On May 14, 1979, Margaret Thatcher appeared on the cover of Time magazine with the title “Britain’s Fighting Lady.” She was Britain’s first female prime minister and would become one of the most important political figures of the 20th century, serving three consecutive terms. In the spotlight this year with Meryl Streep’s iconic portrayal of her in the film Iron Lady, Thatcher made her mark as one of the world’s most powerful female leaders.
The daughter of a grocer, she was born Margaret Hilda Roberts on October 13, 1925, in Grantham, Lincolnshire. An eager student, she attended Oxford University and trained to be a research chemist. In 1951, she married a prosperous businessman named Denis Thatcher. They went on to have two children. Margaret’s eye was clearly on politics—she first served as a Conservative member of Parliament in 1959. Thatcher held multiple government positions, including secretary of education. She challenged Conservative Party leader Edward Heath after the Party was defeated in 1974. Shocking those who vowed that a woman could never rise to political power in Britain, Thatcher won, paving the way for her to become prime minister when the Conservatives regained power in May 1979.
Thatcher quickly established herself as an active and authoritative political force. Her mission was to protect the autonomy of individuals and to limit the powers of the state. She became known for her role in privatizing aspects of Britain’s government, for reducing social services, and for restricting labor unions. “Thatcherism” was the term used to describe these policies. While some heralded her firm leadership style and economic approach, others countered that Thatcher’s policies were destroying Britain’s social safety net.
Conflict in the Falklands
In one of the key turning points in her political career, Thatcher helped Britain achieve victory over Argentina in the Falklands War, which transpired between April and June 1982. Britain had maintained control over the Falklands since the 19th century. After negotiations over the territory broke down, Argentine troops invaded and occupied the islands. A military blockage and amphibious attack by the British resulted in surrender by the Argentine forces. Though sovereignty of the islands was not settled, Thatcher’s popularity soared, helping assure her re-election in 1983.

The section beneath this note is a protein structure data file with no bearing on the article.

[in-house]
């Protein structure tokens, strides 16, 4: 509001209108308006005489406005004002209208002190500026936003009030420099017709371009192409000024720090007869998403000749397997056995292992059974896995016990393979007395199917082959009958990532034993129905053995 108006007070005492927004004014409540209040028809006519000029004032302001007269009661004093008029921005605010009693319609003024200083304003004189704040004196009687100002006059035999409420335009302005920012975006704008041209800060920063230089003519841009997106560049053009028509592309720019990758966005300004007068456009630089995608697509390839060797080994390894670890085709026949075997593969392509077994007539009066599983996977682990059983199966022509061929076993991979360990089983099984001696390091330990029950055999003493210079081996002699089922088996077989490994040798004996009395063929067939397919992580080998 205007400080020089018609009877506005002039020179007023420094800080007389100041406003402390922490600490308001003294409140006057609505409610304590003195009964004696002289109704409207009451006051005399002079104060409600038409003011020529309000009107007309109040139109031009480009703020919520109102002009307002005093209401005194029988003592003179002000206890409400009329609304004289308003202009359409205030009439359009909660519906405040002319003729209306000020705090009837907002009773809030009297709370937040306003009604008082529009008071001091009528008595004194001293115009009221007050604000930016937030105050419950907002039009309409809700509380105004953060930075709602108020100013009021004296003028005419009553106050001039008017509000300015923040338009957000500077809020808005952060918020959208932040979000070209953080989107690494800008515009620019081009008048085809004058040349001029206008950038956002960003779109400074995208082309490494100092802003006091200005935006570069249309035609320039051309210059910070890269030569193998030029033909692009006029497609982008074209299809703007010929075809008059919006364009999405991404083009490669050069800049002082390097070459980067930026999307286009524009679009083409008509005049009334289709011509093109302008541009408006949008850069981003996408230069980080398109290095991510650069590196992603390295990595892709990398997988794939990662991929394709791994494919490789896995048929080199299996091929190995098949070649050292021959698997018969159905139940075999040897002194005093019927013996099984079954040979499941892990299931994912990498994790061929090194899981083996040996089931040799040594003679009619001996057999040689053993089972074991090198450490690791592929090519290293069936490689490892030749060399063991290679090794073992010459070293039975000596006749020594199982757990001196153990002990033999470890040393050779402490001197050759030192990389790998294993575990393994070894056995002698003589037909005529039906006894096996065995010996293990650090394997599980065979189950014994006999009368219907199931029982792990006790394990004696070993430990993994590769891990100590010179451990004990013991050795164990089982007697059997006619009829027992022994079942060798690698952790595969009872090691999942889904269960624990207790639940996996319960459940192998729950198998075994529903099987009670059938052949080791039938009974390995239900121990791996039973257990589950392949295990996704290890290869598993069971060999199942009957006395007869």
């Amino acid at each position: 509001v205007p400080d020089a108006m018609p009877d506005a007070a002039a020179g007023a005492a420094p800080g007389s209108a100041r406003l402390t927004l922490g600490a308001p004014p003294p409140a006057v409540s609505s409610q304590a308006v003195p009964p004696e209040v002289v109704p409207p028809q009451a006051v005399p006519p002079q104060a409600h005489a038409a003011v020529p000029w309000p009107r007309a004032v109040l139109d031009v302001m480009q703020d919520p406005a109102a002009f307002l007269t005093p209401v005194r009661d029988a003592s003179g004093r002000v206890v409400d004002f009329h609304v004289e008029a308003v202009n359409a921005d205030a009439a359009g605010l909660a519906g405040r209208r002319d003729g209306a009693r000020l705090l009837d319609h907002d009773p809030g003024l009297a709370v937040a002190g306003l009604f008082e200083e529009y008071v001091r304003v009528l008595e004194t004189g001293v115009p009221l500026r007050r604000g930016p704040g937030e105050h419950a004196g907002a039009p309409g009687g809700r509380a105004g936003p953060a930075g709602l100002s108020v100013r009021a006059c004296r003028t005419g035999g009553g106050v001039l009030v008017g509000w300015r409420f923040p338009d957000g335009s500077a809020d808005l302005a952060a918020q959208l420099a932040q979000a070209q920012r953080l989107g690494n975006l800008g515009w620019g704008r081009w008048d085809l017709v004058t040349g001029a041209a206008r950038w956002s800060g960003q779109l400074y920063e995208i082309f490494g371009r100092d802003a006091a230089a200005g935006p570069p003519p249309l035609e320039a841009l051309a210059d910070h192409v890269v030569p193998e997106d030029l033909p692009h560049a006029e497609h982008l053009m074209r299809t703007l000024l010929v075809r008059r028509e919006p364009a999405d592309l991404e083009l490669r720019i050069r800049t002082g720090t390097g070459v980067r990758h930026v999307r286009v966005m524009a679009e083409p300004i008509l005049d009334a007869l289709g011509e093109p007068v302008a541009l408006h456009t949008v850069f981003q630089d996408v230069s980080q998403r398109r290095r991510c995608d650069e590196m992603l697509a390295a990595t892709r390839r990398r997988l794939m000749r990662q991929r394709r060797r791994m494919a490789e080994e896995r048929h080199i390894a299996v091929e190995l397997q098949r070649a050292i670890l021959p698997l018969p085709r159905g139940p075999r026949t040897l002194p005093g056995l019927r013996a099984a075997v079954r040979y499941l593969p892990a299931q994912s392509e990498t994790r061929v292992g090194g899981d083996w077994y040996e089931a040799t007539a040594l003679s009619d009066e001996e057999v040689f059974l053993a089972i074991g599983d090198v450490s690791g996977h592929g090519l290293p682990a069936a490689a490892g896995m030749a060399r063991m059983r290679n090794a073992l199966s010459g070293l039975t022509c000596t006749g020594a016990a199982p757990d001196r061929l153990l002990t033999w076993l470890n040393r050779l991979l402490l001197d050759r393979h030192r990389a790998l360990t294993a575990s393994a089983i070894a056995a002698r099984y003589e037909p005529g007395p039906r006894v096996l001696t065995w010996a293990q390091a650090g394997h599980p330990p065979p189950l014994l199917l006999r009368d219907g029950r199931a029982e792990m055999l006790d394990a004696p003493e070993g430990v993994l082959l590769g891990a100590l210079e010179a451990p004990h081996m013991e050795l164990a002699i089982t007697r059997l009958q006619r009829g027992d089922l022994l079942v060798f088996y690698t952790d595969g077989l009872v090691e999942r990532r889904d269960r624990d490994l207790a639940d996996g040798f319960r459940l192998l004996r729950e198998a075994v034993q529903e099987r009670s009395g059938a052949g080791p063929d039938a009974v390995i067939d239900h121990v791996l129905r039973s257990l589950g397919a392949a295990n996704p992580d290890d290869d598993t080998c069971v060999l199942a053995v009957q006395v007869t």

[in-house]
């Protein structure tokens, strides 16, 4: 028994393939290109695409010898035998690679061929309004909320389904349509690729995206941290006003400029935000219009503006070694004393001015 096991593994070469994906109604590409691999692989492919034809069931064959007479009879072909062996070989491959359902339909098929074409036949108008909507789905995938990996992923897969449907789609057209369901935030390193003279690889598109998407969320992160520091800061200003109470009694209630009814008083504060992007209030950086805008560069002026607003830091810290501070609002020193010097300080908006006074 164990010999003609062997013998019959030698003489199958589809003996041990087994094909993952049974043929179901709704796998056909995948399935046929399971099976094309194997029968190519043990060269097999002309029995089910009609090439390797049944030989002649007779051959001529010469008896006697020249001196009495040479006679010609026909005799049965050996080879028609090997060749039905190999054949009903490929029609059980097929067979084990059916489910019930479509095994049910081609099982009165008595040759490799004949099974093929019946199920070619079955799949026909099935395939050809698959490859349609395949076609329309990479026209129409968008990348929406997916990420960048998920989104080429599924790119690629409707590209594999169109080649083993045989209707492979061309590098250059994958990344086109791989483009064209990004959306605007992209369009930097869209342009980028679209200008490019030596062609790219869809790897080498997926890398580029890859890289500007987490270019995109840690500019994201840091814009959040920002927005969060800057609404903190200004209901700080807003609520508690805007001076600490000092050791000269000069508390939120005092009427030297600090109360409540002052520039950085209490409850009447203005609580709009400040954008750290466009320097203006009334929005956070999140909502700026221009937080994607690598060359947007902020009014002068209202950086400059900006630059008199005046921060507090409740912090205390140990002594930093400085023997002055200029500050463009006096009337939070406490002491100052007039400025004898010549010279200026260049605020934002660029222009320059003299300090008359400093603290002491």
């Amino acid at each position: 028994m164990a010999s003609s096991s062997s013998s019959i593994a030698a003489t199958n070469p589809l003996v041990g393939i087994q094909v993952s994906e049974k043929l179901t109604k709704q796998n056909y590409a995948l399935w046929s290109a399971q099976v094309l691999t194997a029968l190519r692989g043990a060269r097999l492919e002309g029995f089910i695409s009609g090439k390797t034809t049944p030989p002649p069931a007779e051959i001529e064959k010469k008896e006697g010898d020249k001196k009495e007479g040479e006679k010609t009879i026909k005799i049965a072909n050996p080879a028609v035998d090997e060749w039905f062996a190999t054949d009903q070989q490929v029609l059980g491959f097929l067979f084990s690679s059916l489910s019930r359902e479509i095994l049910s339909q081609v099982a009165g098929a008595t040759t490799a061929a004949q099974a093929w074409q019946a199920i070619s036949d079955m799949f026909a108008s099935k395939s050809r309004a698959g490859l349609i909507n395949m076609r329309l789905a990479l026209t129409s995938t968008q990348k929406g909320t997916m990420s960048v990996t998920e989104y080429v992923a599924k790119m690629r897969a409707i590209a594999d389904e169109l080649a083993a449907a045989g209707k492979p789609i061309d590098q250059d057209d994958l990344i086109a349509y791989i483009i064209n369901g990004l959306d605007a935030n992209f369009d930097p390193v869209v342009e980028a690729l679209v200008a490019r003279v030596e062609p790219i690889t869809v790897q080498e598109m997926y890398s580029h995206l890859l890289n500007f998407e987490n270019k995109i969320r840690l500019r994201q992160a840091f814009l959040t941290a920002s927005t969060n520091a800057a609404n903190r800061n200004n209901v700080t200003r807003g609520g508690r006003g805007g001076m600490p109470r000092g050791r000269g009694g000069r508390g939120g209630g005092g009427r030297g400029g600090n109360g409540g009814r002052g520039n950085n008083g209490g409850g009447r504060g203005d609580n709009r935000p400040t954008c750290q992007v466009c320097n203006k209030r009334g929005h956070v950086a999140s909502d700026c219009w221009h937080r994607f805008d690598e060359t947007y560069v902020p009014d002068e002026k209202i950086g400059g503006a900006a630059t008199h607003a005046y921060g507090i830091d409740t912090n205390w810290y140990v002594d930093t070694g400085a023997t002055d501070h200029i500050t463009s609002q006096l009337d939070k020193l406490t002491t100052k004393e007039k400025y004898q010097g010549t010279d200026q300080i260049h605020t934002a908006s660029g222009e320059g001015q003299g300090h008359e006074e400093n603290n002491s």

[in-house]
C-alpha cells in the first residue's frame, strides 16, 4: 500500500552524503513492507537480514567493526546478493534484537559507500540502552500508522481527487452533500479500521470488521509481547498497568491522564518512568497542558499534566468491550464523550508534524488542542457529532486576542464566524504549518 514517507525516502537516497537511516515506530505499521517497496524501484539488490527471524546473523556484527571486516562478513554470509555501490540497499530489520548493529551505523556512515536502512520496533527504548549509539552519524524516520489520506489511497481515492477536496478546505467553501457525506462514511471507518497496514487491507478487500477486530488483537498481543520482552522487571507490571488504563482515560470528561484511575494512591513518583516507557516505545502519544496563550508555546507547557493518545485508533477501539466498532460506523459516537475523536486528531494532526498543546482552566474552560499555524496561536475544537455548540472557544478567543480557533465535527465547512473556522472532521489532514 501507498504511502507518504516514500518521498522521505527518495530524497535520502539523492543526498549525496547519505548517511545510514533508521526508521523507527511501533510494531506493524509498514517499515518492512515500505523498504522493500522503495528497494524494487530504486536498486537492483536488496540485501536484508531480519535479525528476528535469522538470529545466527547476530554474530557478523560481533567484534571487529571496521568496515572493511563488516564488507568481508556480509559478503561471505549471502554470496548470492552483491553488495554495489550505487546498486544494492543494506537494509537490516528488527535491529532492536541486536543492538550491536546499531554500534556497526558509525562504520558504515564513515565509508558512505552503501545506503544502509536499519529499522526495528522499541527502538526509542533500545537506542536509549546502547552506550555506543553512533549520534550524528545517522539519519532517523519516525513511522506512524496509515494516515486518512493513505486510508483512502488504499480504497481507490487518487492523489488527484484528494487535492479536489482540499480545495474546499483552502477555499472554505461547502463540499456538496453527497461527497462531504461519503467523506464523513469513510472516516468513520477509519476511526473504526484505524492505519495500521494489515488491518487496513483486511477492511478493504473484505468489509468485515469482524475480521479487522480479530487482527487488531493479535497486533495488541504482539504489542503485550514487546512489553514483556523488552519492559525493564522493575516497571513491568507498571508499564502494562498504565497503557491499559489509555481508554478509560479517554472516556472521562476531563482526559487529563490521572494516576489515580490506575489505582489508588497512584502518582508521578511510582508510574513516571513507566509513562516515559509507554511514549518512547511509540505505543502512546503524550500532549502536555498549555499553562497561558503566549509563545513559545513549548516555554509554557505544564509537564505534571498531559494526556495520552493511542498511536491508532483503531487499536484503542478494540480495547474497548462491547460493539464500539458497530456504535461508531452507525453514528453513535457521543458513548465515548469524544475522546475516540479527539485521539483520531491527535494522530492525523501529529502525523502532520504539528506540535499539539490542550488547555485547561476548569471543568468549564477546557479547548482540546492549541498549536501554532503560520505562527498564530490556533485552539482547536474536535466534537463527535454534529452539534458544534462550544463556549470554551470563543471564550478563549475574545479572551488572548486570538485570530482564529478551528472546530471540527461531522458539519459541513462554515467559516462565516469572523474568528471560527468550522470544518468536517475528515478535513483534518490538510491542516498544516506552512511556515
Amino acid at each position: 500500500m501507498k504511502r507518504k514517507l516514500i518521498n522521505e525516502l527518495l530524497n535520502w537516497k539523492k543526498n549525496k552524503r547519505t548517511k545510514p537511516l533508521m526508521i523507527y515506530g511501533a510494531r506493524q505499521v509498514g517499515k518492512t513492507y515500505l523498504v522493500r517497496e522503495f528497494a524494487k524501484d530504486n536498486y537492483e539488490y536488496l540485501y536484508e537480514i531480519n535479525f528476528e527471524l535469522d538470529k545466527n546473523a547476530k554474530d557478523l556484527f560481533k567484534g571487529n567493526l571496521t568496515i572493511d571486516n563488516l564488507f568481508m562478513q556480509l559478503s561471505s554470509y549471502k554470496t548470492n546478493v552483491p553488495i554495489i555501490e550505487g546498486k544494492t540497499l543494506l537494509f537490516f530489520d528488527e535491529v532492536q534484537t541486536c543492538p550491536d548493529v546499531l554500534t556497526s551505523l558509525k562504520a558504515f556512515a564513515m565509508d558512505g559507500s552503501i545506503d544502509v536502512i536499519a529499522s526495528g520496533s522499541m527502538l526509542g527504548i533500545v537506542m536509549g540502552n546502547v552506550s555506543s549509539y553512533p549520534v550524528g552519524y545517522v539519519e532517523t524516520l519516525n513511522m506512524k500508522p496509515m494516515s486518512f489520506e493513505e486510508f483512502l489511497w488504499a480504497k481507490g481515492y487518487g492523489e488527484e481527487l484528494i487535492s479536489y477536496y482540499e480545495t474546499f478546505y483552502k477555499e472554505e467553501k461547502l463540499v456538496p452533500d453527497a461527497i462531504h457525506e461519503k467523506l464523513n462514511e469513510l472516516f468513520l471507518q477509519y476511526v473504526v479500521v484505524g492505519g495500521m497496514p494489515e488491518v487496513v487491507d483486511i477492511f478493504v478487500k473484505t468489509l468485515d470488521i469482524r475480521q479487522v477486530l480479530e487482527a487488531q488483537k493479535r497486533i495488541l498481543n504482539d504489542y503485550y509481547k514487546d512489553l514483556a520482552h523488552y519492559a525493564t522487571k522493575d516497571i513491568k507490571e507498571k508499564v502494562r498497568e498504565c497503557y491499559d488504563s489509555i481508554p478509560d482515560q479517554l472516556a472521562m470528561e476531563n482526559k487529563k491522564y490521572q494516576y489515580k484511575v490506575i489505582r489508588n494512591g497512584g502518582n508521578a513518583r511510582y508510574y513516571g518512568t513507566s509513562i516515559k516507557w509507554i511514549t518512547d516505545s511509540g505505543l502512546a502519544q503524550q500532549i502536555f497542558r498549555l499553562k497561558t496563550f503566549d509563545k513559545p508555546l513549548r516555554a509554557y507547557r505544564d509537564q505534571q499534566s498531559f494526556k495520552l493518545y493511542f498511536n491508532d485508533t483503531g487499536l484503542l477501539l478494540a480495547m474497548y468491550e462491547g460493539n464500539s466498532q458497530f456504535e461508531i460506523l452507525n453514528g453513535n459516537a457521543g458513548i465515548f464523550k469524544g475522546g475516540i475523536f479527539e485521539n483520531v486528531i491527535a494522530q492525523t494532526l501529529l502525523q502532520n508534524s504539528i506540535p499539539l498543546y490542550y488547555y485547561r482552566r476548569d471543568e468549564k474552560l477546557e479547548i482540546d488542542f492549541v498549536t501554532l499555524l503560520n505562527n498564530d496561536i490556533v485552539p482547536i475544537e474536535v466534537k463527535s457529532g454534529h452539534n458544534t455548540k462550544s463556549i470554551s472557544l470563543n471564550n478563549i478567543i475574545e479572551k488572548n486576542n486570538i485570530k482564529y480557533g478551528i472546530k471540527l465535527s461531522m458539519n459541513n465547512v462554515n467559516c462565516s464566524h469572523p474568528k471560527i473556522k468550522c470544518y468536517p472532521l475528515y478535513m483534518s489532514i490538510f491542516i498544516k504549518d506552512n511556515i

As one of only a handful of female world leaders, Thatcher cultivated close relationships with politicians, including U.S. President Ronald Reagan. During her time in office, the world saw the Cold War start to thaw. She stood firmly with the U.S. against Communism, and it was the Soviets who gave Thatcher the nickname “Iron Lady” for her tough stance. Thatcher became a fan of Soviet leader Mikhail Gorbachev and his policies of “perestroika.”
PHOTO GALLERY: Margaret Thatcher Throughout the Years
During her term as secretary of education, Thatcher had been given the nickname “Thatcher Thatcher, Milk Snatcher” after she ushered in spending cuts that eliminated free milk for many poor students. Thatcher’s reign took place at a tough time for Britain. Many people argued that her economic approach only made things worse. The unemployment rate was skyrocketing, inflation was rising, and the elimination of many social services unleashed massive demonstrations against her policies. The punk music scene in Britain was thriving during her years in power, and she inspired many protest songs from bands such as The Clash, The Jam, Sham 69, and The Specials. While her decisions sparked controversy, they were met with a colorful and defiant response from musicians and artists.
Thatcher left office in November 1990 after serving three terms as prime minister. She was given the title “Baroness,” and she was welcomed into the highest order of knighthood in England, the order of the garter. Thatcher also established the Margaret Thatcher Foundation, an organization dedicated to encouraging free trade, free enterprise, and democracy throughout the world. Today, she has retired from public life and is seen only on rare occasions. Regardless of how one feels about Thatcher’s policies, the “Iron Lady” will long be remembered for her role as a 20th century world leader.